As the United States hunts down Chinese spies, university scientists warn of a setback


That fear comes as China begins to experience a reverse brain drain. Over the past decade, numerous Chinese scientists have been drawn back to the country by the promise of numerous funding, impressive titles and national pride. Most recently, scientists returning to China cited a hostile environment in the United States as a factor.

Westlake University, a research university in the eastern Chinese city of Hangzhou, has compiled an impressive list of talented people, including many who once held faculty positions in top American schools. In August, Westlake announced several new hires, including a professor from Northwestern University and another from the University of Illinois at Urbana-Champaign.

Leading molecular biologist and head of Westlake University Shi Yigong said colleagues had complained about the suspicious situation in the United States. “For those who choose to quit their job in the United States, sometimes I hear stories of a bitter nature,” Dr. Shi said. “Some of them, not all of them, I think are isolated for what I think is the most severe treatment.”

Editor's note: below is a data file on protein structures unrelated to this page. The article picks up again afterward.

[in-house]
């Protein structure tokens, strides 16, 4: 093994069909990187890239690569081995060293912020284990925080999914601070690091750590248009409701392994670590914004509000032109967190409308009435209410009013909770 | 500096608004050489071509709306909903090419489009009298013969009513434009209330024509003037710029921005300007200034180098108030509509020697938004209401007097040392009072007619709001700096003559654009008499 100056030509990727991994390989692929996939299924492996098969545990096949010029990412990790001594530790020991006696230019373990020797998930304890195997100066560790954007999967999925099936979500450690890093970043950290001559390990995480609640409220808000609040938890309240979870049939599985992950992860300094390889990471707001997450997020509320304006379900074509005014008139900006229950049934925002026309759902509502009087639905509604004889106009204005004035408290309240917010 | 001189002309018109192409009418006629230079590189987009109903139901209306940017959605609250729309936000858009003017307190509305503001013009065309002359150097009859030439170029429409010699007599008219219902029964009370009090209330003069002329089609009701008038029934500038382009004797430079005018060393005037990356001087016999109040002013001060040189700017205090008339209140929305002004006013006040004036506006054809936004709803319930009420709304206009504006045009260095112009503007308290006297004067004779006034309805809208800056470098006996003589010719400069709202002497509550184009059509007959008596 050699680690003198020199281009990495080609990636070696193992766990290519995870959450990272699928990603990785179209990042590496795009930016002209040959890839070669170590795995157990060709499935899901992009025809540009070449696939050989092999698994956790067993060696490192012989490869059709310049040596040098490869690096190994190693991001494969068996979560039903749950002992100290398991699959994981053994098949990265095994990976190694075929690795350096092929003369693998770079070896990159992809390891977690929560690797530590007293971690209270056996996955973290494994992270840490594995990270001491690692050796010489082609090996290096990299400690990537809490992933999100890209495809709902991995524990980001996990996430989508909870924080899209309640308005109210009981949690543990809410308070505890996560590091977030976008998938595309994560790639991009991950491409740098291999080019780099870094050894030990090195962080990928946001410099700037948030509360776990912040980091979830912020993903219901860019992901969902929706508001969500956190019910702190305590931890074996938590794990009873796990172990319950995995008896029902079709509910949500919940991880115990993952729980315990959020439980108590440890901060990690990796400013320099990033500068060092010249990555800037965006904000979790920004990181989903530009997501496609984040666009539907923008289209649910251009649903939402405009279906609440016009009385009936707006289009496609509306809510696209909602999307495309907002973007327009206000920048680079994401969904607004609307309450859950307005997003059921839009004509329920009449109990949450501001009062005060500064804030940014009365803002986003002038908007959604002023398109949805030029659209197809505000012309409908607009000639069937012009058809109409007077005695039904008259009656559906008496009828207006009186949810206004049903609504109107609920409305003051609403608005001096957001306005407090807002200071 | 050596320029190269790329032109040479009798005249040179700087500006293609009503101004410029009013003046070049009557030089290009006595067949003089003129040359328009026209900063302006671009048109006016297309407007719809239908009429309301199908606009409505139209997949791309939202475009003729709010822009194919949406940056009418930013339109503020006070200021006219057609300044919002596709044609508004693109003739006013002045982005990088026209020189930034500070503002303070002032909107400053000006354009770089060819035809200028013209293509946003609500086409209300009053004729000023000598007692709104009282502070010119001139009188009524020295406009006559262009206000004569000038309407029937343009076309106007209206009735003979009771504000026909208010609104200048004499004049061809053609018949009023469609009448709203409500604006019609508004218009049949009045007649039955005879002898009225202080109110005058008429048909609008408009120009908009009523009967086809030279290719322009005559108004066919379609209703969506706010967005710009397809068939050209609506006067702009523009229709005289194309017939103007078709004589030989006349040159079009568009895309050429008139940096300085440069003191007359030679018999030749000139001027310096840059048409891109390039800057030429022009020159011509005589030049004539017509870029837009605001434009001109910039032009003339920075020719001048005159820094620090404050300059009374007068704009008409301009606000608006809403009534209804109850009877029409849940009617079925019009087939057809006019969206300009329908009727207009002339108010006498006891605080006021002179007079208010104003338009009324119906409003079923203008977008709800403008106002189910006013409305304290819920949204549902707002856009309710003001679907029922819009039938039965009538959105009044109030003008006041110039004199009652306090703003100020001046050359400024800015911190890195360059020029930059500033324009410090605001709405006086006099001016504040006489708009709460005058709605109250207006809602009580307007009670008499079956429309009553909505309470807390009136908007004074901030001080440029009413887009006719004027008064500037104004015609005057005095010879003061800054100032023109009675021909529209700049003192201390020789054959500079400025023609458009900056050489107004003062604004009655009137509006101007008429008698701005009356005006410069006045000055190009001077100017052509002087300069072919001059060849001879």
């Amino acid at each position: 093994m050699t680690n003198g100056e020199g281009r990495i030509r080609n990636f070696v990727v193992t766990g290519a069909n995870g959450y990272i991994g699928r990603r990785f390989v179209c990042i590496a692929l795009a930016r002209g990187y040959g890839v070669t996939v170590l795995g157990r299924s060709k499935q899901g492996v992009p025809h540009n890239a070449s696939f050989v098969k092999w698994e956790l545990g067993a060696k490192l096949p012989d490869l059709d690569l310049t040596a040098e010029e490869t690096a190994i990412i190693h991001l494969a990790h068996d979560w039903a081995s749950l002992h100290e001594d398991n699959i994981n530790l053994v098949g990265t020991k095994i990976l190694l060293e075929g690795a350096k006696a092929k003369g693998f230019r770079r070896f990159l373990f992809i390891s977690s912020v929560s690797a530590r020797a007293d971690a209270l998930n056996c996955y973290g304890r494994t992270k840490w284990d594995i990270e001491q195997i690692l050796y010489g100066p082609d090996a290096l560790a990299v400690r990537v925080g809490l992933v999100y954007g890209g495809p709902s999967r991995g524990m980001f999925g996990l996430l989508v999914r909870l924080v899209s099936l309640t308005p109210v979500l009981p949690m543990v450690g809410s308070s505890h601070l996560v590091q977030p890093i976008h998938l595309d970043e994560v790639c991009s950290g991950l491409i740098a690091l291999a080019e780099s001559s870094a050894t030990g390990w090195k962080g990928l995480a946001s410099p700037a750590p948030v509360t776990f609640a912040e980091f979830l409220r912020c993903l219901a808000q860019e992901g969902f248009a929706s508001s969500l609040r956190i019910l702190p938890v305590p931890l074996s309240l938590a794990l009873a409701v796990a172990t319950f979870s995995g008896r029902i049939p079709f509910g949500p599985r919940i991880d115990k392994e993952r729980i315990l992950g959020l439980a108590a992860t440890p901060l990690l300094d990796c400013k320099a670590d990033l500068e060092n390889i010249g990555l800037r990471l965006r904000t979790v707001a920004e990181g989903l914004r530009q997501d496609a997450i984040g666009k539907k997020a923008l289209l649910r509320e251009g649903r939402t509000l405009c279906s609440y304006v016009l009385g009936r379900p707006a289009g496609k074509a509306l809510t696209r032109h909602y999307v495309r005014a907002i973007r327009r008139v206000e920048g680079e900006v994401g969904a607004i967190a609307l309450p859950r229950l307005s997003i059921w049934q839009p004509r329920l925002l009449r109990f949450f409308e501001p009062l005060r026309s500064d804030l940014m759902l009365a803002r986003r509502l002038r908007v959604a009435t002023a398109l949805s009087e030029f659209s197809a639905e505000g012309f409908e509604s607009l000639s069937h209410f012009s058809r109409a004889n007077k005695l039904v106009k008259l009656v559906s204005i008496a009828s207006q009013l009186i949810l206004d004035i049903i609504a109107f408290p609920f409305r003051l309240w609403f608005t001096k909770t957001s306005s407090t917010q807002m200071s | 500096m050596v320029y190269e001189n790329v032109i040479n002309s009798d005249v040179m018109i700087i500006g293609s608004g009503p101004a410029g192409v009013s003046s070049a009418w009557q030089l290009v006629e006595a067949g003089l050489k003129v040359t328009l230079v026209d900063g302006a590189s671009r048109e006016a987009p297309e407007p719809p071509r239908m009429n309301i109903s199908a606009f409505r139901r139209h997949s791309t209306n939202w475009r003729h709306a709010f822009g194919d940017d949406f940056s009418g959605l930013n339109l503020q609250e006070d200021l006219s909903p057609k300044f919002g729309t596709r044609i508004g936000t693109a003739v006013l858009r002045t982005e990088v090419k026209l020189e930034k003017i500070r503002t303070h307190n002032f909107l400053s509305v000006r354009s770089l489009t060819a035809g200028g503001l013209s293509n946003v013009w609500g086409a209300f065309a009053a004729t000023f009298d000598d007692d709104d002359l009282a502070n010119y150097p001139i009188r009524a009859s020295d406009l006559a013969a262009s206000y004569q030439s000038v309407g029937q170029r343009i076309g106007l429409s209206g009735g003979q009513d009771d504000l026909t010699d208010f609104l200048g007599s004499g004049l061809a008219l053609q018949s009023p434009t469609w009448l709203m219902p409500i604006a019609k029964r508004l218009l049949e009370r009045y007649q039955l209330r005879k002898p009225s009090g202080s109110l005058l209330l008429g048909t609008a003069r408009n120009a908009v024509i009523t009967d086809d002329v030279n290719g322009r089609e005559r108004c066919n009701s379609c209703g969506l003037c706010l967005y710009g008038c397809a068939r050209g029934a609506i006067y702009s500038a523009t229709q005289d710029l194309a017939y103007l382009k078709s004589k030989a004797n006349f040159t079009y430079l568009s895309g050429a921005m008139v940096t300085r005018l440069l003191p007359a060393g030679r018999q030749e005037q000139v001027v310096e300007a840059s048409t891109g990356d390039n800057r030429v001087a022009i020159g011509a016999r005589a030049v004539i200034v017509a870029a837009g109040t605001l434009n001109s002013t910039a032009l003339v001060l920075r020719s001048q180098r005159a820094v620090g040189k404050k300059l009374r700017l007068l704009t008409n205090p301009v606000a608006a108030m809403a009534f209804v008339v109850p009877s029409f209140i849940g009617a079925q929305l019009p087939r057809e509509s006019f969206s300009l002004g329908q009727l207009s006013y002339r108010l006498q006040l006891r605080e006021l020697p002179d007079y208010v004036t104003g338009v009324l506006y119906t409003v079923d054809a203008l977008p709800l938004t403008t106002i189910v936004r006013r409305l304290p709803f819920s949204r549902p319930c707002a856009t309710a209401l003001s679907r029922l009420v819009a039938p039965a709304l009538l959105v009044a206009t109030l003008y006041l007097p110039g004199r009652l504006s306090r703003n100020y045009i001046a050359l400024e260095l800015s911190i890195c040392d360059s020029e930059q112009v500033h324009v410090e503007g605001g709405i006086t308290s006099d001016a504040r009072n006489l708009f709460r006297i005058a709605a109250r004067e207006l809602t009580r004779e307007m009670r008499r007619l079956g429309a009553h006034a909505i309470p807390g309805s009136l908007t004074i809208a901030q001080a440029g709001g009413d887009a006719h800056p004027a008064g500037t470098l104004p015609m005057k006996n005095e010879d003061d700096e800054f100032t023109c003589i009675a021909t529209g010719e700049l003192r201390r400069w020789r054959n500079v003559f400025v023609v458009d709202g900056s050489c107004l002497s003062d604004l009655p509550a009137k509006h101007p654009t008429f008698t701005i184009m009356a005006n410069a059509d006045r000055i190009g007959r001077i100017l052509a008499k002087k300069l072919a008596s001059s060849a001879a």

However, at least one person is guaranteed to stay in the United States: Dr. Hu.

The son of a factory worker, he grew up in a poor village in the eastern Chinese province of Shandong and said his interest in science began at a young age. In elementary school, he wired a speaker with scrap mineral and rigged a simple radio attached to a makeshift antenna hanging from a tree.

After earning advanced degrees in China, he left the country with his wife in 1997 and worked in several countries before receiving his second Ph.D. In physics in Canada. Like countless immigrants before him, he immigrated to the United States in 2013 with the hope of a better life and career.

He has sacrificed a lot to give it all up now, he said.

He will stay in the United States not only for his first love of science, but also to promote his new passion for justice. “I have no interest in politics and know nothing about it,” he said. “But, targeting Chinese and Asian Americans I know it will not strengthen the United States.”

Javier c. Hernandez And Amy Chang Sien Contributed report.


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